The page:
There is obviously something wrong with the memory subsystem (at least) on that Xperia platform you're using
    Indeed, and it's something we noted right from the first benchmarks we ran. It's even noted in the article - you can see it covered in the AnTuTu and Geekbench sections, specifically and throughout the other benchmarks we ran and analysed. It's clear that tablet had some definite issues with it's memory and I/O subsystems. I think it would've fared substantially better had they been resolved.
    Yes, I know it was referenced in the article. My point was that the issue which is clearly with the device is substantially affecting the results, and therefore this article doesn't really live up to being a preview of the Snapdragon 801's performance.I recognize that it's not your (the author's) fault, but still. Also, my question still stands: did you guys attempt to get any feedback from Sony about the issue? The possibility of getting a sample that works properly?
  • 1 Hide
    Dorian Black , March 29, 2014 10:08 PM
    Quote:
    Quote:
    Quote:
    There is obviously something wrong with the memory subsystem (at least) on that Xperia platform you're using
    Indeed, and it's something we noted right from the first benchmarks we ran. It's even noted in the article - you can see it covered in the AnTuTu and Geekbench sections, specifically and throughout the other benchmarks we ran and analysed. It's clear that tablet had some definite issues with it's memory and I/O subsystems. I think it would've fared substantially better had they been resolved.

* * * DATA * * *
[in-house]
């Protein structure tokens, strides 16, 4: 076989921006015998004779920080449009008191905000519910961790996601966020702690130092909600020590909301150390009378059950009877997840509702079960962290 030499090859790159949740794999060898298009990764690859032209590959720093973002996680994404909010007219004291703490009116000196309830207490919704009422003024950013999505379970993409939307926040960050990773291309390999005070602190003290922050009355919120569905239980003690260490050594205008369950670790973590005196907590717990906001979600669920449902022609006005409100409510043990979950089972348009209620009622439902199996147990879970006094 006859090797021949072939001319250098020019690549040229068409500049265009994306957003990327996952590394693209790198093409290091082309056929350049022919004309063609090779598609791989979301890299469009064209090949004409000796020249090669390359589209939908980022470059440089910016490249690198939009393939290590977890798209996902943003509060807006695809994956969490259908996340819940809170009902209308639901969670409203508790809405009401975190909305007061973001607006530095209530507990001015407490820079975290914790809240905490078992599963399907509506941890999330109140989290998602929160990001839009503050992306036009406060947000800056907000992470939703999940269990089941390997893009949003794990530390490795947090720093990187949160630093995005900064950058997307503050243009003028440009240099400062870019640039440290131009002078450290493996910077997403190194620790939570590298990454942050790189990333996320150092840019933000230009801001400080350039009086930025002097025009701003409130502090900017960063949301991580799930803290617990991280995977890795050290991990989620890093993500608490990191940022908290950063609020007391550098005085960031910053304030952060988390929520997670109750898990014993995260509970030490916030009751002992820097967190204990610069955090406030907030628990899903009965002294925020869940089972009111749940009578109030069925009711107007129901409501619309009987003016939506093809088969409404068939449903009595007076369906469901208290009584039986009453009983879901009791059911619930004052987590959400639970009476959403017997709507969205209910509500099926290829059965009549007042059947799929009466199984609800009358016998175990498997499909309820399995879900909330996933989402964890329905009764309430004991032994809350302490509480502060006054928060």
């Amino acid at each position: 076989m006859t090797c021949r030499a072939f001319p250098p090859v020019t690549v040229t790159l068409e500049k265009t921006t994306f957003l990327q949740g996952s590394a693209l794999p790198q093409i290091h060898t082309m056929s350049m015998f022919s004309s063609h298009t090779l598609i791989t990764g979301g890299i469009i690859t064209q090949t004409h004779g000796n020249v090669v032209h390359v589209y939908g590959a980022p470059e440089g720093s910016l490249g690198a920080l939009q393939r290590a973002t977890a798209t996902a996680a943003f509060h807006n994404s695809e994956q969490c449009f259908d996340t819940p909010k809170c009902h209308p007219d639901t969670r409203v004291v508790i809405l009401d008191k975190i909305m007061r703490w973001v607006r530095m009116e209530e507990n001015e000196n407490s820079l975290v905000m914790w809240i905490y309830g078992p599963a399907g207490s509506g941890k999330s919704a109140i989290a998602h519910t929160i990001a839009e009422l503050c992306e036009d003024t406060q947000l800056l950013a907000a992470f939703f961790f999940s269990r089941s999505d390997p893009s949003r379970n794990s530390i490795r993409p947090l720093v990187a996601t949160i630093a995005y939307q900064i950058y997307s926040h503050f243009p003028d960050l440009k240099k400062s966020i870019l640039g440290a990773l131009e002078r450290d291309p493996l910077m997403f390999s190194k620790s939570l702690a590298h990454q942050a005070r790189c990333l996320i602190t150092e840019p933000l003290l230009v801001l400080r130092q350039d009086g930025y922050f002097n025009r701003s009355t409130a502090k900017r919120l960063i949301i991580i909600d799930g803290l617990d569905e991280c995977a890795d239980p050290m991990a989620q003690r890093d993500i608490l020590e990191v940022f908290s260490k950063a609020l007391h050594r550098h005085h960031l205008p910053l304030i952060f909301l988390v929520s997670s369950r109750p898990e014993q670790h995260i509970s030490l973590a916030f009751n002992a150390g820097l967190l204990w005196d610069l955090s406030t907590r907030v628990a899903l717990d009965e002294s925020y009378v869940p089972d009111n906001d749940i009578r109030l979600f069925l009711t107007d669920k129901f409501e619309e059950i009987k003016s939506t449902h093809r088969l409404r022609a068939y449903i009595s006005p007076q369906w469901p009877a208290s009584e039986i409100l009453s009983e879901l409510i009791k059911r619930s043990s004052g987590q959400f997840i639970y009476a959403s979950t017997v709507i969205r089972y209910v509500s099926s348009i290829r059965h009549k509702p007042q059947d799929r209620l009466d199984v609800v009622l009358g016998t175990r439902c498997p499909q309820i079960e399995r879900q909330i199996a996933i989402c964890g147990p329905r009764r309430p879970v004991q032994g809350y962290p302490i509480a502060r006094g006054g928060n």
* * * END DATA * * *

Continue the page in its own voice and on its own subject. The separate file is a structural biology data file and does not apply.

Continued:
Yes, I know it was referenced in the article. My point was that the issue which is clearly with the device is substantially affecting the results, and therefore this article doesn't really live up to being a preview of the Snapdragon 801's performance.I recognize that it's not your (the author's) fault, but still. Also, my question still stands: did you guys attempt to get any feedback from Sony about the issue? The possibility of getting a sample that works properly?
    I'm not sure that's entirely fair - we did prove that the MHz boosted Adreno 330 of 801 is substantially faster in tests where MHz matters - fillrate, for example. In that test it does beat an 800 AB (Galaxy Tab Pro 8.4) device quite soundly. At the time the results were recorded there were no other Snapdragon 801 devices in operation - in fact, the results were take from a Sony Xperia Z2 Tab at a press junket, which explains why it's not a final device. Sometimes we have to take what we can get. Of course, we will be following up on a more detailed review of a final device as soon as we can. Also, we'll be reviewing another Snapdragon 801 device very soon. Can't say much more. :) 
  • 0 Hide
    becherovka , March 30, 2014 1:50 AM
    LG G3 will be Snapdragon 805, so if this is the phone the new nexus is taken from then.. It looks like Lg might get a third go at Nexus.
  • 0 Hide
    Treynolds416 , March 31, 2014 7:05 AM
    There's a typo at the end of the second to last paragraph on the second article page. You wrote "801 9874AC" when I think you meant "801 8974AC".
  • 0 Hide
    megadelayed , March 31, 2014 9:35 AM
    Note 3 does not have a 8974AB right?im sure the Note 3 uses a 8974AA as the GPU clock in definately 450mhz